"Mass shootings have come to define our nation," said Josh Sugarmann, executive director of the Violence Policy Center, a Washington-based group that advocates gun control.
"These tragedies are the inevitable result of the ease with which the firepower necessary to slaughter dozens of innocents can be obtained. We allow virtually anyone the means to turn almost any venue into a battlefield."
White House spokeswoman Dana Perino suggested that enforcing existing laws was adequate. "The president believes that there is a right for people to bear arms, but that all laws must be followed," she said.
Best known for its engineering school and its football program, Virginia Tech has more than 26,000 full-time students on a 2,600-acre campus in the Blue Ridge Mountains about 160 miles west of Richmond.
The school is ranked 34th among national public universities by U.S. News & World Report. Its engineering school is ranked 17th, and its civil engineering program 11th. Men make up 59 percent of undergraduates.
Steger, the college president, said that classes had been canceled through Tuesday. Counseling centers were being opened to help students deal with the shock. A convocation was planned for Tuesday.
On the edge of Virginia Tech's green drill field, small groups of students huddled against a chill wind and stared at Norris Hall. As the sun set after a full day of panicked phone calls from parents and text messages from friends, they couldn't believe what had happened.
"I'm still in shock," said Nick Boyer, a freshman from Cranford, N.J.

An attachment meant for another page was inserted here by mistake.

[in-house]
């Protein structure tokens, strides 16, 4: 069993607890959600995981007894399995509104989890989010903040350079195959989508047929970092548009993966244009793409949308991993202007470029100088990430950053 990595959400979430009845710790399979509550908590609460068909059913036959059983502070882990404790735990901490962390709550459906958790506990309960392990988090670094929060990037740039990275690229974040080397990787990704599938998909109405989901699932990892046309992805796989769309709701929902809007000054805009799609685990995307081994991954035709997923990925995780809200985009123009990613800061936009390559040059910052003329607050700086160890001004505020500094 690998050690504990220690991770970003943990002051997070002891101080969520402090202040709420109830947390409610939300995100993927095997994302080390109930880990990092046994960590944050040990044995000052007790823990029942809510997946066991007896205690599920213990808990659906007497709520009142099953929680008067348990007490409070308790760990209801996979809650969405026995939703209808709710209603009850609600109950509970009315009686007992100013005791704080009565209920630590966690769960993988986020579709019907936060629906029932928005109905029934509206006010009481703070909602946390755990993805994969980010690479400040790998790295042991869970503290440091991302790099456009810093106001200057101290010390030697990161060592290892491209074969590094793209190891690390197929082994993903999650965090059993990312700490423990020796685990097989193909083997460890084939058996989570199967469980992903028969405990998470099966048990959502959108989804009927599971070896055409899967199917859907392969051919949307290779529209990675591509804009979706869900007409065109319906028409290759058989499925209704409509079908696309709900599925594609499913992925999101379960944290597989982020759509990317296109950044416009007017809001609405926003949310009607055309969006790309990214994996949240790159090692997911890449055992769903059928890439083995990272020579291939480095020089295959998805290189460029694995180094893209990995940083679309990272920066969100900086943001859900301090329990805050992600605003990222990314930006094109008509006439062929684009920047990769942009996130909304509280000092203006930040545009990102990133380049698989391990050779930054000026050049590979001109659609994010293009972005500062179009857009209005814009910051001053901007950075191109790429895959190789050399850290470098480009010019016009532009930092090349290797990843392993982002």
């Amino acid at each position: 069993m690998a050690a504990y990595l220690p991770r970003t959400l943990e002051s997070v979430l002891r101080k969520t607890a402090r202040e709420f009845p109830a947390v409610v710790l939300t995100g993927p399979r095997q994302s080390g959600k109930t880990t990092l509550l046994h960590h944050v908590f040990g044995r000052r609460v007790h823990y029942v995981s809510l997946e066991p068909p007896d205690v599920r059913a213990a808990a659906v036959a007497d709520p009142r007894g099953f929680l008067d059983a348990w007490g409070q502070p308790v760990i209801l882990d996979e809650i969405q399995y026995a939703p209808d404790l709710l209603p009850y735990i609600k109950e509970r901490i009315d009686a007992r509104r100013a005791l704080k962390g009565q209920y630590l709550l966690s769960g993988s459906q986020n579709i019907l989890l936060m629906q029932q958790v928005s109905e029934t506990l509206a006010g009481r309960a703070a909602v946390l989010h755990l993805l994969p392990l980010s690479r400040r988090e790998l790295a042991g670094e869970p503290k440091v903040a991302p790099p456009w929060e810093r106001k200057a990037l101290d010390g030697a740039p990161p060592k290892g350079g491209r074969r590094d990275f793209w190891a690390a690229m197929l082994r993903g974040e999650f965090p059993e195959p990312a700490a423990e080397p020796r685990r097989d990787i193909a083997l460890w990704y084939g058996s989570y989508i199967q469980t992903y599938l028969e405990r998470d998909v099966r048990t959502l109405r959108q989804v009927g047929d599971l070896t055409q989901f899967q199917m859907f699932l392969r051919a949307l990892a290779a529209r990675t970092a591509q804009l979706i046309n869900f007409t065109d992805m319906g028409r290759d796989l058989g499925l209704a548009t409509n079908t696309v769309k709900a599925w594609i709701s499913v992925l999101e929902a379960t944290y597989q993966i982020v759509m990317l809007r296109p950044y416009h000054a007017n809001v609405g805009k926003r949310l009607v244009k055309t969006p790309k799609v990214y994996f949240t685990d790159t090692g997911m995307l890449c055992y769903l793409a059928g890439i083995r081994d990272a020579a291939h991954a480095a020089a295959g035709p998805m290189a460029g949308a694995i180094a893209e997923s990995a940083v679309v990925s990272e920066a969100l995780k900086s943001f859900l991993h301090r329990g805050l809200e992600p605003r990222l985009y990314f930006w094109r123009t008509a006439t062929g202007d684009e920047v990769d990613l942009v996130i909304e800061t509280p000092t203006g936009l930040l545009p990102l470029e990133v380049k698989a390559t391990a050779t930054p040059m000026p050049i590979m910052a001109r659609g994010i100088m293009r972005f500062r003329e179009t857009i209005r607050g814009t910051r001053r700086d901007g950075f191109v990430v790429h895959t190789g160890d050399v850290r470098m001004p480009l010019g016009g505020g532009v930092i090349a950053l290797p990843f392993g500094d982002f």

A fraternity brother's girlfriend had been shot in the back. She was recovering from a difficult surgery, but would probably be OK. Boyer said he didn't take the first e-mail from university officials on Monday morning seriously. It didn't seem urgent, he said.
The worst U.S. civilian shooting before Monday happened in 1991, when George Hennard killed 23 people, wounded more than 20 then killed himself in a Luby's cafeteria in Killeen, Texas.
The worst previous college shooting was in 1966, when Charles Whitman killed 16 people with a rifle from the clock tower at the University of Texas at Austin before police shot and killed him.
The worst lower-school shooting occurred eight years ago, when two teenagers killed 13 people, then themselves, at Columbine High School in Littleton, Colo., on April 20, 1999.
(Jane Stancill of the Raleigh News & Observer and Weir, Lacour and Tommy Tomlinson of The Charlotte Observer reported from Blacksburg. Bruce Henderson, April Bethea and Jenny Song of the Observer reported from Charlotte. Steven Thomma of the Washington Bureau contributed to this article from Washington.)
(c) 2007, McClatchy-Tribune Information Services.
GRAPHICS (from MCT Graphics, 202-383-6064): 20070416 VATECH SHOOTINGS, 20070416 VATECH chrono, 20070416 VATECH deadliest, 20070416 VATECH campus, 20070416 VATECH timeline